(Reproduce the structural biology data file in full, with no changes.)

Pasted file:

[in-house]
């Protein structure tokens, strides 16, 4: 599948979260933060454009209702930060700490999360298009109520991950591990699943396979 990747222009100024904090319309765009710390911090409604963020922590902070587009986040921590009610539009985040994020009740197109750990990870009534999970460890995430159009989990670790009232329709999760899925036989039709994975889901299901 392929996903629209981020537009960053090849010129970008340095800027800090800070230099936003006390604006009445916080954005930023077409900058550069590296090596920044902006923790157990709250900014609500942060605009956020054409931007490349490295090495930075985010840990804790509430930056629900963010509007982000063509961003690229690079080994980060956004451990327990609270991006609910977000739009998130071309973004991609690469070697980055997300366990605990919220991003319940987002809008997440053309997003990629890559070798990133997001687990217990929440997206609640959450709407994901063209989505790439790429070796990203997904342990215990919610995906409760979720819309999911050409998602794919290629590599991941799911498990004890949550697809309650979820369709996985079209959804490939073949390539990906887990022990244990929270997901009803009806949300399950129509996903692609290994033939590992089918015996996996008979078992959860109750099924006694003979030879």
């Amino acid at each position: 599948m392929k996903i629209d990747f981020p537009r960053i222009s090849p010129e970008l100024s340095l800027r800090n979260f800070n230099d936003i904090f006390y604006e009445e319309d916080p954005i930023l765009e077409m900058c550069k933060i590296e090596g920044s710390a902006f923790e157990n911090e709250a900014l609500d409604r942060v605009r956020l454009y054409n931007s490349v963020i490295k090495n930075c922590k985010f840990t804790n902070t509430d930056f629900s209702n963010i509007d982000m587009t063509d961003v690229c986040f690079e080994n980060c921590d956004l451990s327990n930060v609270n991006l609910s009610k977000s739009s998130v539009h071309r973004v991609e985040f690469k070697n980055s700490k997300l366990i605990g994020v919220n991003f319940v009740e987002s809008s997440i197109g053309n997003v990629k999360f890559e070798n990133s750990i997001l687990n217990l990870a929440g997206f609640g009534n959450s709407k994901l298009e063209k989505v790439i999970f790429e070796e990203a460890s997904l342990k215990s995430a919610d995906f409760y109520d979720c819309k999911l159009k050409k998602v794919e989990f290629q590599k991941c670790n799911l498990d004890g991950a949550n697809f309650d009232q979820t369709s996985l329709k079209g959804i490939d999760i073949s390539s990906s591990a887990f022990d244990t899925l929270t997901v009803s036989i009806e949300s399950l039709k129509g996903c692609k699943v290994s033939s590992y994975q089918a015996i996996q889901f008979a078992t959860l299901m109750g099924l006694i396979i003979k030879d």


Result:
[in-house]
């Protein structure tokens, strides 16, 4: 599948979260933060454009209702930060700490999360298009109520991950591990699943396979 990747222009100024904090319309765009710390911090409604963020922590902070587009986040921590009610539009985040994020009740197109750990990870009534999970460890995430159009989990670790009232329709999760899925036989039709994975889901299901 392929996903629209981020537009960053090849010129970008340095800027800090800070230099936003006390604006009445916080954005930023077409900058550069590296090596920044902006923790157990709250900014609500942060605009956020054409931007490349490295090495930075985010840990804790509430930056629900963010509007982000063509961003690229690079080994980060956004451990327990609270991006609910977000739009998130071309973004991609690469070697980055997300366990605990919220991003319940987002809008997440053309997003990629890559070798990133997001687990217990929440997206609640959450709407994901063209989505790439790429070796990203997904342990215990919610995906409760979720819309999911050409998602794919290629590599991941799911498990004890949550697809309650979820369709996985079209959804490939073949390539990906887990022990244990929270997901009803009806949300399950129509996903692609290994033939590992089918015996996996008979078992959860109750099924006694003979030879």
């Amino acid at each position: 599948m392929k996903i629209d990747f981020p537009r960053i222009s090849p010129e970008l100024s340095l800027r800090n979260f800070n230099d936003i904090f006390y604006e009445e319309d916080p954005i930023l765009e077409m900058c550069k933060i590296e090596g920044s710390a902006f923790e157990n911090e709250a900014l609500d409604r942060v605009r956020l454009y054409n931007s490349v963020i490295k090495n930075c922590k985010f840990t804790n902070t509430d930056f629900s209702n963010i509007d982000m587009t063509d961003v690229c986040f690079e080994n980060c921590d956004l451990s327990n930060v609270n991006l609910s009610k977000s739009s998130v539009h071309r973004v991609e985040f690469k070697n980055s700490k997300l366990i605990g994020v919220n991003f319940v009740e987002s809008s997440i197109g053309n997003v990629k999360f890559e070798n990133s750990i997001l687990n217990l990870a929440g997206f609640g009534n959450s709407k994901l298009e063209k989505v790439i999970f790429e070796e990203a460890s997904l342990k215990s995430a919610d995906f409760y109520d979720c819309k999911l159009k050409k998602v794919e989990f290629q590599k991941c670790n799911l498990d004890g991950a949550n697809f309650d009232q979820t369709s996985l329709k079209g959804i490939d999760i073949s390539s990906s591990a887990f022990d244990t899925l929270t997901v009803s036989i009806e949300s399950l039709k129509g996903c692609k699943v290994s033939s590992y994975q089918a015996i996996q889901f008979a078992t959860l299901m109750g099924l006694i396979i003979k030879d």